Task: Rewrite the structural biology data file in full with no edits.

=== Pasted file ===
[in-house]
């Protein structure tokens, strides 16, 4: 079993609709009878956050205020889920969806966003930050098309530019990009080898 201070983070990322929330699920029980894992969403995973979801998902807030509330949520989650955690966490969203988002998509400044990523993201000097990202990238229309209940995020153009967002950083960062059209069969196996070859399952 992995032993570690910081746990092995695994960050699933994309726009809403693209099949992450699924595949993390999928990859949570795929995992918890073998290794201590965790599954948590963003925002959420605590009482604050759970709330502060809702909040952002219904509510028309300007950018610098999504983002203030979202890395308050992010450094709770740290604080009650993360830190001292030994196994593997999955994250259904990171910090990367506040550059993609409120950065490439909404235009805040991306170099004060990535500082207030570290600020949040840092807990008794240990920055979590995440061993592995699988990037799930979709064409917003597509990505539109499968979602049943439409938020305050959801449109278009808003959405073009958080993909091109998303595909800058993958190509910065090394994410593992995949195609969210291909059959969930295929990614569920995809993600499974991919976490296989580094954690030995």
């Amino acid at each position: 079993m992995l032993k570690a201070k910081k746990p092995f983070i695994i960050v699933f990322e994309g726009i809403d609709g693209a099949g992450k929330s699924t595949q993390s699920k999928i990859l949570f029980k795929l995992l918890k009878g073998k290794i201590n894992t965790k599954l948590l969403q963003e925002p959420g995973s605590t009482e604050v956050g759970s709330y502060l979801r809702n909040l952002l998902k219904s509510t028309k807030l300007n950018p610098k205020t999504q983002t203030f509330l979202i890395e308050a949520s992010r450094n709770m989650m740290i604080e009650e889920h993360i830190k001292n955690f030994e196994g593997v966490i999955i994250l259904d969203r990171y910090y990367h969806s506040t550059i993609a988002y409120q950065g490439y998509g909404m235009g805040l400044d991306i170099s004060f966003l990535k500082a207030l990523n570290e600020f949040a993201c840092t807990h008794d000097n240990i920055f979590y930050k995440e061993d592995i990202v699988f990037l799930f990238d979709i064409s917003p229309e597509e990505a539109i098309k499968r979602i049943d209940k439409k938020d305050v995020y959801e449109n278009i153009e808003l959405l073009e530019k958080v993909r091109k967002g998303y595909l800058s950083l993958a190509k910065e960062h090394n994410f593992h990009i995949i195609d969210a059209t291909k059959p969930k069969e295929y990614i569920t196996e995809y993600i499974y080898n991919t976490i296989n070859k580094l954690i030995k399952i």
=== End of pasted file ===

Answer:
[in-house]
């Protein structure tokens, strides 16, 4: 079993609709009878956050205020889920969806966003930050098309530019990009080898 201070983070990322929330699920029980894992969403995973979801998902807030509330949520989650955690966490969203988002998509400044990523993201000097990202990238229309209940995020153009967002950083960062059209069969196996070859399952 992995032993570690910081746990092995695994960050699933994309726009809403693209099949992450699924595949993390999928990859949570795929995992918890073998290794201590965790599954948590963003925002959420605590009482604050759970709330502060809702909040952002219904509510028309300007950018610098999504983002203030979202890395308050992010450094709770740290604080009650993360830190001292030994196994593997999955994250259904990171910090990367506040550059993609409120950065490439909404235009805040991306170099004060990535500082207030570290600020949040840092807990008794240990920055979590995440061993592995699988990037799930979709064409917003597509990505539109499968979602049943439409938020305050959801449109278009808003959405073009958080993909091109998303595909800058993958190509910065090394994410593992995949195609969210291909059959969930295929990614569920995809993600499974991919976490296989580094954690030995």
């Amino acid at each position: 079993m992995l032993k570690a201070k910081k746990p092995f983070i695994i960050v699933f990322e994309g726009i809403d609709g693209a099949g992450k929330s699924t595949q993390s699920k999928i990859l949570f029980k795929l995992l918890k009878g073998k290794i201590n894992t965790k599954l948590l969403q963003e925002p959420g995973s605590t009482e604050v956050g759970s709330y502060l979801r809702n909040l952002l998902k219904s509510t028309k807030l300007n950018p610098k205020t999504q983002t203030f509330l979202i890395e308050a949520s992010r450094n709770m989650m740290i604080e009650e889920h993360i830190k001292n955690f030994e196994g593997v966490i999955i994250l259904d969203r990171y910090y990367h969806s506040t550059i993609a988002y409120q950065g490439y998509g909404m235009g805040l400044d991306i170099s004060f966003l990535k500082a207030l990523n570290e600020f949040a993201c840092t807990h008794d000097n240990i920055f979590y930050k995440e061993d592995i990202v699988f990037l799930f990238d979709i064409s917003p229309e597509e990505a539109i098309k499968r979602i049943d209940k439409k938020d305050v995020y959801e449109n278009i153009e808003l959405l073009e530019k958080v993909r091109k967002g998303y595909l800058s950083l993958a190509k910065e960062h090394n994410f593992h990009i995949i195609d969210a059209t291909k059959p969930k069969e295929y990614i569920t196996e995809y993600i499974y080898n991919t976490i296989n070859k580094l954690i030995k399952i």